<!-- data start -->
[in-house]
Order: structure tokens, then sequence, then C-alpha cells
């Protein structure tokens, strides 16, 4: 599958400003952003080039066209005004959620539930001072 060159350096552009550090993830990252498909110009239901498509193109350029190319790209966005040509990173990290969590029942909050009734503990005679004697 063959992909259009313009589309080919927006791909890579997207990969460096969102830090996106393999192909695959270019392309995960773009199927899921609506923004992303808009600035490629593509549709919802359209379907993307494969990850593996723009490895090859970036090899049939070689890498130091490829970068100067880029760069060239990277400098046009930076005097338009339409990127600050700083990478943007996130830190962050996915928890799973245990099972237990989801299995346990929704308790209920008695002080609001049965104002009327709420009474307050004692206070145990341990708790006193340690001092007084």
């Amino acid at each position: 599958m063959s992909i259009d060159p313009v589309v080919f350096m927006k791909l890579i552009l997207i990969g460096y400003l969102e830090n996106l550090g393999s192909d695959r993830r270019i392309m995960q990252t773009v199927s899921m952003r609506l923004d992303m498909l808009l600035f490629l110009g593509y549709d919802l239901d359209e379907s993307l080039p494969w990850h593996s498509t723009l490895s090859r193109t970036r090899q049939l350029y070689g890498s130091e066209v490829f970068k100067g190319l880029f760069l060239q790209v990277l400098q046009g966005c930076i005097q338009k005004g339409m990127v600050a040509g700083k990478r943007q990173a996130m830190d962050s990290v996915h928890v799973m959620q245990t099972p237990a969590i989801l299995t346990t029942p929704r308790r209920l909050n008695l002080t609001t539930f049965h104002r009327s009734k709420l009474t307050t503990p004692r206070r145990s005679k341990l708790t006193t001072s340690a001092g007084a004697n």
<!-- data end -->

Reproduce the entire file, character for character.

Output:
[in-house]
Order: structure tokens, then sequence, then C-alpha cells
């Protein structure tokens, strides 16, 4: 599958400003952003080039066209005004959620539930001072 060159350096552009550090993830990252498909110009239901498509193109350029190319790209966005040509990173990290969590029942909050009734503990005679004697 063959992909259009313009589309080919927006791909890579997207990969460096969102830090996106393999192909695959270019392309995960773009199927899921609506923004992303808009600035490629593509549709919802359209379907993307494969990850593996723009490895090859970036090899049939070689890498130091490829970068100067880029760069060239990277400098046009930076005097338009339409990127600050700083990478943007996130830190962050996915928890799973245990099972237990989801299995346990929704308790209920008695002080609001049965104002009327709420009474307050004692206070145990341990708790006193340690001092007084």
């Amino acid at each position: 599958m063959s992909i259009d060159p313009v589309v080919f350096m927006k791909l890579i552009l997207i990969g460096y400003l969102e830090n996106l550090g393999s192909d695959r993830r270019i392309m995960q990252t773009v199927s899921m952003r609506l923004d992303m498909l808009l600035f490629l110009g593509y549709d919802l239901d359209e379907s993307l080039p494969w990850h593996s498509t723009l490895s090859r193109t970036r090899q049939l350029y070689g890498s130091e066209v490829f970068k100067g190319l880029f760069l060239q790209v990277l400098q046009g966005c930076i005097q338009k005004g339409m990127v600050a040509g700083k990478r943007q990173a996130m830190d962050s990290v996915h928890v799973m959620q245990t099972p237990a969590i989801l299995t346990t029942p929704r308790r209920l909050n008695l002080t609001t539930f049965h104002r009327s009734k709420l009474t307050t503990p004692r206070r145990s005679k341990l708790t006193t001072s340690a001092g007084a004697n």